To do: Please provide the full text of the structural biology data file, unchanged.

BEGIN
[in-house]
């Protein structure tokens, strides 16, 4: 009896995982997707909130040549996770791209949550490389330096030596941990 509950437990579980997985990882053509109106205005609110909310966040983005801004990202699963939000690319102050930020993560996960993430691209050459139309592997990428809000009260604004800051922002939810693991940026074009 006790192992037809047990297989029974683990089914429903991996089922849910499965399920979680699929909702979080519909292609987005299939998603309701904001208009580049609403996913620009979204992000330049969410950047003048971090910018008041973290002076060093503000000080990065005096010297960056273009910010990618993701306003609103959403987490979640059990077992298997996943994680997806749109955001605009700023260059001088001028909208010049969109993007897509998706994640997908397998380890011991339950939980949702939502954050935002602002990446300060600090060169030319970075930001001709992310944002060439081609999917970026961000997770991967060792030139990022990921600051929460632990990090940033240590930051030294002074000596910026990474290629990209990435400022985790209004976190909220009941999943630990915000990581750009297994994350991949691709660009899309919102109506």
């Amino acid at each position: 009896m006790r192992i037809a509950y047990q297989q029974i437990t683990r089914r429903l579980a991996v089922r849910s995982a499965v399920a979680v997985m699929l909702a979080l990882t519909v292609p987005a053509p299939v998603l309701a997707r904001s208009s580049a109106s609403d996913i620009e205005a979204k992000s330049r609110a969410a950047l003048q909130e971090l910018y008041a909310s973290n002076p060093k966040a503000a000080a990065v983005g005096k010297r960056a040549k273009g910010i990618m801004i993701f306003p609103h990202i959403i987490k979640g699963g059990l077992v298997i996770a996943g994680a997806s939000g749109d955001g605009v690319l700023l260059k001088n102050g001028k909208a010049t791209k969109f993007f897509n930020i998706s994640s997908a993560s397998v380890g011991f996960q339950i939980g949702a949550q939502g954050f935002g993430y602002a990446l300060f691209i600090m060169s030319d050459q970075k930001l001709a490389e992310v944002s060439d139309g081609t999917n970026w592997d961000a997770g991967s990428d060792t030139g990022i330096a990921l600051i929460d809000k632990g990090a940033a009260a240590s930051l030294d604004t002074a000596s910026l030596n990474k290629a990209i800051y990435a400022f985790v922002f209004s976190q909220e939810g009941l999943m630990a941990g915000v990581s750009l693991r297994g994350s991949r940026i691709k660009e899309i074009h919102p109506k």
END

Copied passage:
[in-house]
């Protein structure tokens, strides 16, 4: 009896995982997707909130040549996770791209949550490389330096030596941990 509950437990579980997985990882053509109106205005609110909310966040983005801004990202699963939000690319102050930020993560996960993430691209050459139309592997990428809000009260604004800051922002939810693991940026074009 006790192992037809047990297989029974683990089914429903991996089922849910499965399920979680699929909702979080519909292609987005299939998603309701904001208009580049609403996913620009979204992000330049969410950047003048971090910018008041973290002076060093503000000080990065005096010297960056273009910010990618993701306003609103959403987490979640059990077992298997996943994680997806749109955001605009700023260059001088001028909208010049969109993007897509998706994640997908397998380890011991339950939980949702939502954050935002602002990446300060600090060169030319970075930001001709992310944002060439081609999917970026961000997770991967060792030139990022990921600051929460632990990090940033240590930051030294002074000596910026990474290629990209990435400022985790209004976190909220009941999943630990915000990581750009297994994350991949691709660009899309919102109506």
């Amino acid at each position: 009896m006790r192992i037809a509950y047990q297989q029974i437990t683990r089914r429903l579980a991996v089922r849910s995982a499965v399920a979680v997985m699929l909702a979080l990882t519909v292609p987005a053509p299939v998603l309701a997707r904001s208009s580049a109106s609403d996913i620009e205005a979204k992000s330049r609110a969410a950047l003048q909130e971090l910018y008041a909310s973290n002076p060093k966040a503000a000080a990065v983005g005096k010297r960056a040549k273009g910010i990618m801004i993701f306003p609103h990202i959403i987490k979640g699963g059990l077992v298997i996770a996943g994680a997806s939000g749109d955001g605009v690319l700023l260059k001088n102050g001028k909208a010049t791209k969109f993007f897509n930020i998706s994640s997908a993560s397998v380890g011991f996960q339950i939980g949702a949550q939502g954050f935002g993430y602002a990446l300060f691209i600090m060169s030319d050459q970075k930001l001709a490389e992310v944002s060439d139309g081609t999917n970026w592997d961000a997770g991967s990428d060792t030139g990022i330096a990921l600051i929460d809000k632990g990090a940033a009260a240590s930051l030294d604004t002074a000596s910026l030596n990474k290629a990209i800051y990435a400022f985790v922002f209004s976190q909220e939810g009941l999943m630990a941990g915000v990581s750009l693991r297994g994350s991949r940026i691709k660009e899309i074009h919102p109506k």